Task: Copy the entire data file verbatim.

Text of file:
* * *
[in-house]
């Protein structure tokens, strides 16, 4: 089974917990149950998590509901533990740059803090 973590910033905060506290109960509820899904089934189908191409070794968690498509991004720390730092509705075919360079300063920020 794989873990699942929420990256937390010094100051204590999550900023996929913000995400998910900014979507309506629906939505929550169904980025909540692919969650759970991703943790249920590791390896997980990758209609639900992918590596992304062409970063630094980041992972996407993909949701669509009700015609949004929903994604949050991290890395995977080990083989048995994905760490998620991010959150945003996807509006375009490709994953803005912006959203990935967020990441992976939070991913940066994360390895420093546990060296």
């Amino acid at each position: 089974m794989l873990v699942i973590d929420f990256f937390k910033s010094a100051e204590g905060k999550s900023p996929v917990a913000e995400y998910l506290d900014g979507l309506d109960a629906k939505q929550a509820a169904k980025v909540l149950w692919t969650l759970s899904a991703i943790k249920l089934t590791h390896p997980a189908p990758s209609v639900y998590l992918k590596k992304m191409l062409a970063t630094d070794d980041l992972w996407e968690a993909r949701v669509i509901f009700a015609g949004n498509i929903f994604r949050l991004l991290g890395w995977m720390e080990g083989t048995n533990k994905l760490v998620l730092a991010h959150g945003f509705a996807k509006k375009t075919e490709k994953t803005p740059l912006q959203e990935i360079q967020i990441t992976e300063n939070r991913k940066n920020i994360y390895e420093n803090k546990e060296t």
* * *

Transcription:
[in-house]
């Protein structure tokens, strides 16, 4: 089974917990149950998590509901533990740059803090 973590910033905060506290109960509820899904089934189908191409070794968690498509991004720390730092509705075919360079300063920020 794989873990699942929420990256937390010094100051204590999550900023996929913000995400998910900014979507309506629906939505929550169904980025909540692919969650759970991703943790249920590791390896997980990758209609639900992918590596992304062409970063630094980041992972996407993909949701669509009700015609949004929903994604949050991290890395995977080990083989048995994905760490998620991010959150945003996807509006375009490709994953803005912006959203990935967020990441992976939070991913940066994360390895420093546990060296």
């Amino acid at each position: 089974m794989l873990v699942i973590d929420f990256f937390k910033s010094a100051e204590g905060k999550s900023p996929v917990a913000e995400y998910l506290d900014g979507l309506d109960a629906k939505q929550a509820a169904k980025v909540l149950w692919t969650l759970s899904a991703i943790k249920l089934t590791h390896p997980a189908p990758s209609v639900y998590l992918k590596k992304m191409l062409a970063t630094d070794d980041l992972w996407e968690a993909r949701v669509i509901f009700a015609g949004n498509i929903f994604r949050l991004l991290g890395w995977m720390e080990g083989t048995n533990k994905l760490v998620l730092a991010h959150g945003f509705a996807k509006k375009t075919e490709k994953t803005p740059l912006q959203e990935i360079q967020i990441t992976e300063n939070r991913k940066n920020i994360y390895e420093n803090k546990e060296t």